Hispanic or Latino, what’s in a name?

By Helena Rodriguez

When my daughter Laura and I walked into Dillard’s last weekend, it was not only looking a lot like Christmas, it was more like a Hispanic Christmas.
This department store is one of a handful of upscale retailers accused a few years ago of a string of racist practices said to have deterred minority shoppers. If anything, Dillard’s is going all out this season to appeal to the growing Hispanic market. Its new line of Christmas decor has a distinct Latino flavor with tree ornaments bearing the images of La Virgen de Guadalupe and “Feliz Navidad” inscriptions. Other decorations include mission style Catholic church relics and ballet folklorico dolls. My favorite, of course, are the Pancho Claus dolls.
Pancho Clause is a Hispanic version of Santa Claus. The Dillard’s version, which was interestingly made in Germany, wears mariachi style pants, a pancho and sombrero.
This is not a free advertisement for Dillard’s. It’s one example of how American retailers are marketing to the Hispanic/Latino population, which is now the largest U.S. minority, according to the latest Census figures. In fact, it was the Census Bureau that began using the phrase “Hispanic” to refer to all Spanish descent or Spanish-speaking people in the U.S.
This brings me to a question: “What’s the difference between the terms ‘Hispanic’ and ‘Latino?’” Does it matter what we people of Latin descent call ourselves?
Last week I read that the 33-year-old Chicano studies program at the University of New Mexico in Albuquerque is being renamed the Southwest Hispanic Studies program. This was not without controversy. Some people prefer the term “Chicano,” which many regard as an outdated political term associated with the civil-rights movement.
The term “Hispanic” was approved for the UNM program and it seems to be the preferred term in mainstream America, too. Of course some people prefer “Latino.” TV personality and comedian George Lopez jokingly says in his standup comedy acts, “Why would anybody want to call themselves anything with the word ‘panic’ in it?”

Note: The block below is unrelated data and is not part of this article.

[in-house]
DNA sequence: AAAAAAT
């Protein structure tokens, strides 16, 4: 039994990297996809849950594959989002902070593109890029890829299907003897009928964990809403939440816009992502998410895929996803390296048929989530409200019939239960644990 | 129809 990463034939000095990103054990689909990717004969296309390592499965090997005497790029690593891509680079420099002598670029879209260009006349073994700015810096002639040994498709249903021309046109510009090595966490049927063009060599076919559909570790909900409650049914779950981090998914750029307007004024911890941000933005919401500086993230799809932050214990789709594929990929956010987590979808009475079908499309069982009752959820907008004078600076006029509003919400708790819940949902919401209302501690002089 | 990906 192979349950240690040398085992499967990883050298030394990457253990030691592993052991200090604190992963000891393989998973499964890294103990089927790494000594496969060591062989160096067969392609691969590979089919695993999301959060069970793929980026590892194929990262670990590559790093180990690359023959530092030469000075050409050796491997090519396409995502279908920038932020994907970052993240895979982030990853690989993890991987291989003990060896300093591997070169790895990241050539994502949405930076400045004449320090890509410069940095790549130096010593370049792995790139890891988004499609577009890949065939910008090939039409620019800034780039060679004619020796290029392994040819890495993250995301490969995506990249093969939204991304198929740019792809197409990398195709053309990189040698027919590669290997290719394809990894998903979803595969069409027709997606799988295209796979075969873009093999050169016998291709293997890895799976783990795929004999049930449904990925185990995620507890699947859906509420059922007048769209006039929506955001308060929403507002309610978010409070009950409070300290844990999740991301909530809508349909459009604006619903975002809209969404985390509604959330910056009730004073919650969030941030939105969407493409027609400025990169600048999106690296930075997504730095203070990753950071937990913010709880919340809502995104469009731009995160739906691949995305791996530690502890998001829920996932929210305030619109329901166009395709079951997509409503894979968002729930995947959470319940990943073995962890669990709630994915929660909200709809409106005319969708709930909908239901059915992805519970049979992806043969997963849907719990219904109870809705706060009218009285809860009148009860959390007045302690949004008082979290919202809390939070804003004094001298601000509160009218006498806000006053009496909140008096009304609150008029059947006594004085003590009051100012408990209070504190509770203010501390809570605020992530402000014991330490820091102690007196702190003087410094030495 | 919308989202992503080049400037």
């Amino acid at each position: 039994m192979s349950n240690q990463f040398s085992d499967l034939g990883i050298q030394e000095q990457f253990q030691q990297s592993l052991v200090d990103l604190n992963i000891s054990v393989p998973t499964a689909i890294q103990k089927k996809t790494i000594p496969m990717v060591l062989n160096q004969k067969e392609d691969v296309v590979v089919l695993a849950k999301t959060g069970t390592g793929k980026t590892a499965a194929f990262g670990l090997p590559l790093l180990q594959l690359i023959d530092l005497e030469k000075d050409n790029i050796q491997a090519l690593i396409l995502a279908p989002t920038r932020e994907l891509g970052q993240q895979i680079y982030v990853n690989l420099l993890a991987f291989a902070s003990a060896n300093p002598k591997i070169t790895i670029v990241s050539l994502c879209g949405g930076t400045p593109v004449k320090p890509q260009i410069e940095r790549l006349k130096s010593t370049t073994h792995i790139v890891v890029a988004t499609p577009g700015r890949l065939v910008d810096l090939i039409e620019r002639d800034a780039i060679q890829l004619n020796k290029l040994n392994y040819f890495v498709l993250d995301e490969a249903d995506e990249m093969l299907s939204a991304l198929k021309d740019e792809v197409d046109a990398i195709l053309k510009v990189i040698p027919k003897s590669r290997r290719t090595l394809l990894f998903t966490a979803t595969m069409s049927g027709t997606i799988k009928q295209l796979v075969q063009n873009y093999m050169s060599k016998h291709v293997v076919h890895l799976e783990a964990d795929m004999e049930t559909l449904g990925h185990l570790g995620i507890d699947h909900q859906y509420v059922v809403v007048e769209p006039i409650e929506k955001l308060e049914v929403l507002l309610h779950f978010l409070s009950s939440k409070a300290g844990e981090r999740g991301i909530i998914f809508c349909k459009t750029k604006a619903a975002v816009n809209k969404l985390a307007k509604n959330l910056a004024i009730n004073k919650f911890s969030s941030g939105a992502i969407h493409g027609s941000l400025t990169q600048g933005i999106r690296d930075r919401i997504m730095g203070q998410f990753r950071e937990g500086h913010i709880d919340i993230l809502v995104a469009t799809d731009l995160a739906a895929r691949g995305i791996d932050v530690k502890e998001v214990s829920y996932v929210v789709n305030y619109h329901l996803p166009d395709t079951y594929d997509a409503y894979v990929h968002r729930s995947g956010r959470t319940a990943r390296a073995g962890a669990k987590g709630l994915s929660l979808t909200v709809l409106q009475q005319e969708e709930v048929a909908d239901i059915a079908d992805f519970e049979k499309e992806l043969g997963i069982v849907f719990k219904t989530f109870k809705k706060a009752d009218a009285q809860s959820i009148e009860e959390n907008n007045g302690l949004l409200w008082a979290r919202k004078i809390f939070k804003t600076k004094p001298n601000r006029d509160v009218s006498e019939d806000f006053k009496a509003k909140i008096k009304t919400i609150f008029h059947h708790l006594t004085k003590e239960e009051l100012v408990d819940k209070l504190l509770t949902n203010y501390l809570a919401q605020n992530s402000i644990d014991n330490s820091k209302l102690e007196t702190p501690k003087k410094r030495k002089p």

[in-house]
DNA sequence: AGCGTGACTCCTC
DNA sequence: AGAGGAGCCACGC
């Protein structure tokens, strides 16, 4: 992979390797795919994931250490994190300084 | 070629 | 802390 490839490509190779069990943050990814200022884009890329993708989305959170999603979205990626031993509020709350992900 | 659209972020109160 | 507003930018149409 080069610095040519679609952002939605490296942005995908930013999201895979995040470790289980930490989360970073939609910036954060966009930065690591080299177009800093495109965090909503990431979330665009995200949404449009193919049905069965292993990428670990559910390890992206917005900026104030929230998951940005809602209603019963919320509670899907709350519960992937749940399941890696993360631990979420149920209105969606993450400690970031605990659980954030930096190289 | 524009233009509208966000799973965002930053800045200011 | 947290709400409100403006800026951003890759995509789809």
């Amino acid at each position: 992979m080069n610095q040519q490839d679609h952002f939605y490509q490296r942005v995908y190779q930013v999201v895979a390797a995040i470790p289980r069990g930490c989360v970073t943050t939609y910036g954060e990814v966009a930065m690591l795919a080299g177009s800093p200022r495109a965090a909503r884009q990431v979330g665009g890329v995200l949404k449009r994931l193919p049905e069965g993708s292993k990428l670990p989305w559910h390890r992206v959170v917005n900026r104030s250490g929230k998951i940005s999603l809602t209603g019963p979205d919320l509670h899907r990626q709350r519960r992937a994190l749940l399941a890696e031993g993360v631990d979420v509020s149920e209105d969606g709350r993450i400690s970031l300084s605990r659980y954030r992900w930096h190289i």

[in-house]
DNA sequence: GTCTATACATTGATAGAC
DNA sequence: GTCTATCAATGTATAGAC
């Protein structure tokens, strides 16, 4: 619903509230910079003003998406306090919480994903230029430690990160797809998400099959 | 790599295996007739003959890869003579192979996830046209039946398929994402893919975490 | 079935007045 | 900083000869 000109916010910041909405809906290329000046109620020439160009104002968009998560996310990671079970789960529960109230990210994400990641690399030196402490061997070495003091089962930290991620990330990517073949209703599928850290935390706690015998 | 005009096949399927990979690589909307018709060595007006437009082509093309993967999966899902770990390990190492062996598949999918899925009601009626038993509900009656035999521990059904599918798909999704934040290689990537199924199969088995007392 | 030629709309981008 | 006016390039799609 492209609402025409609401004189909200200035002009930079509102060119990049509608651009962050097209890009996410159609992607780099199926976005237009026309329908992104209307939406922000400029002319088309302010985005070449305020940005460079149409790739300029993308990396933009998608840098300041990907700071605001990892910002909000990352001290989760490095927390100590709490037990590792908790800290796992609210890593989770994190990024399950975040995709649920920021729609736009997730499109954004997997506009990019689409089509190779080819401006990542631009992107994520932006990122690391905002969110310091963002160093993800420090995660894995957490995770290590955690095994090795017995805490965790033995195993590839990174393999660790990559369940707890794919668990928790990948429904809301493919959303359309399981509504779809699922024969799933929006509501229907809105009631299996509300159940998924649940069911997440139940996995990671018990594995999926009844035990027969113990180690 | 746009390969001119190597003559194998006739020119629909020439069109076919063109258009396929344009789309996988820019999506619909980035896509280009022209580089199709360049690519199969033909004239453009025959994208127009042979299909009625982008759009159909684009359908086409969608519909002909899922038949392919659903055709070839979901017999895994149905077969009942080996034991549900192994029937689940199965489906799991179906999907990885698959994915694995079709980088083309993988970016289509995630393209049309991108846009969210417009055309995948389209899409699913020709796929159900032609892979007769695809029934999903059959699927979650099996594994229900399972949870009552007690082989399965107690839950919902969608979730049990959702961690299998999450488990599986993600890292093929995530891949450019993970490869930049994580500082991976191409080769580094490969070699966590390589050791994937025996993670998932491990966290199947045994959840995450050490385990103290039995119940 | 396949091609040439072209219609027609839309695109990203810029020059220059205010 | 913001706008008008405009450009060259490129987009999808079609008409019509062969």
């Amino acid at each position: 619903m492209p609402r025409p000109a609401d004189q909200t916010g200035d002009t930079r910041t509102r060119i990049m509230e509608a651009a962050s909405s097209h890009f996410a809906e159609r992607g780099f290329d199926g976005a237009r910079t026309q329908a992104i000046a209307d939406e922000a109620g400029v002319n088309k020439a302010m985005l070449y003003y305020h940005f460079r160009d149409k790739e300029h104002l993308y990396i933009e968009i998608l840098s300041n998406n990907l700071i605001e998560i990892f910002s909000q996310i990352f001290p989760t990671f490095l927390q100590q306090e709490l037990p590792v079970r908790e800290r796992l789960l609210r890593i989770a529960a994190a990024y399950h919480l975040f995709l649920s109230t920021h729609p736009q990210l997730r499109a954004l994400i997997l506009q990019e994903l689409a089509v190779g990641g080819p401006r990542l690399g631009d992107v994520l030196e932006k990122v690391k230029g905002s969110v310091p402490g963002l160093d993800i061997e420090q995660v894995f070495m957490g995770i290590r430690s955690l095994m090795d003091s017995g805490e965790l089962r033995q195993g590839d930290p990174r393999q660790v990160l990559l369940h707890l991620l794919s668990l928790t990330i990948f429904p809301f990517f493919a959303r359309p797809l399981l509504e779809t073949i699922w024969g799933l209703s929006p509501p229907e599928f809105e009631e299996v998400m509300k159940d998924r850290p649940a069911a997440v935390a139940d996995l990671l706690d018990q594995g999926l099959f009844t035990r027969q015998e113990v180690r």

Good point George, but that still doesn’t answer my question of “Hispanic” verses “Latino.” In search of a more reliable source, I went to my Spanish professor, Vitelio Contreras at Eastern New Mexico University, who gave me a crash course in history. Hope I didn’t flunk. I’ll try to explain it as simply as possible without confusing you. I’m still confused.
The term “Hispanic” dates back to the label “Hispania” that the Romans gave to the land, which is now Spain, that was established in 1492. Spain has been known as part of the Iberian Peninsula. Literally speaking, Hispanic is anyone with Spanish language or Spanish descent influences. But, ah, one must also not forget the Arabic influences in the Spanish culture.
Although people who have assimilated into American culture today seem to prefer Hispanic, it is not as inclusive as the term “Latino.” Latino can include French (and Haitians), Portuguese, Spanish or Italian. According to Contreras, most people who prefer “Latino” are usually new immigrants. Hispanic is a more Americanized term.
Personally, I like the term “Latina,” the feminine form of “Latino.” However, Hispanic will work for me, too. People have called me worse things.
If I wanted to get picky, Latina would probably be more accurate.
My dad’s family is from Texas. My great-great grandma Chrisanta Zapata was from Mexico and linked to the Mexican revolutionist Emiliano Zapata, I’m told.
Mom says we have Spanish roots on her side. That would make me Hispanic. Mom believes her dad’s family, the Salazars, came by way of a ship from Spain.
As for my dad’s side, I once had a computerized genealogy search done using my dad and grandfather’s names, Julio and Santos Rodriguez. This took us to some Portuguese roots and, might I add, potential royal Portuguese ties. By the way, Rodriguez means sons of Rodrigo, or sons of a rich man.
Of course, I’m not rich and my dad has no sons. I like the idea, however, of royal Portuguese ties. I just may be in line to a throne in Portugal. Yeah, right!

Helena Rodriguez is a columnist for Freedom Newspapers of New Mexico. She can be reached at: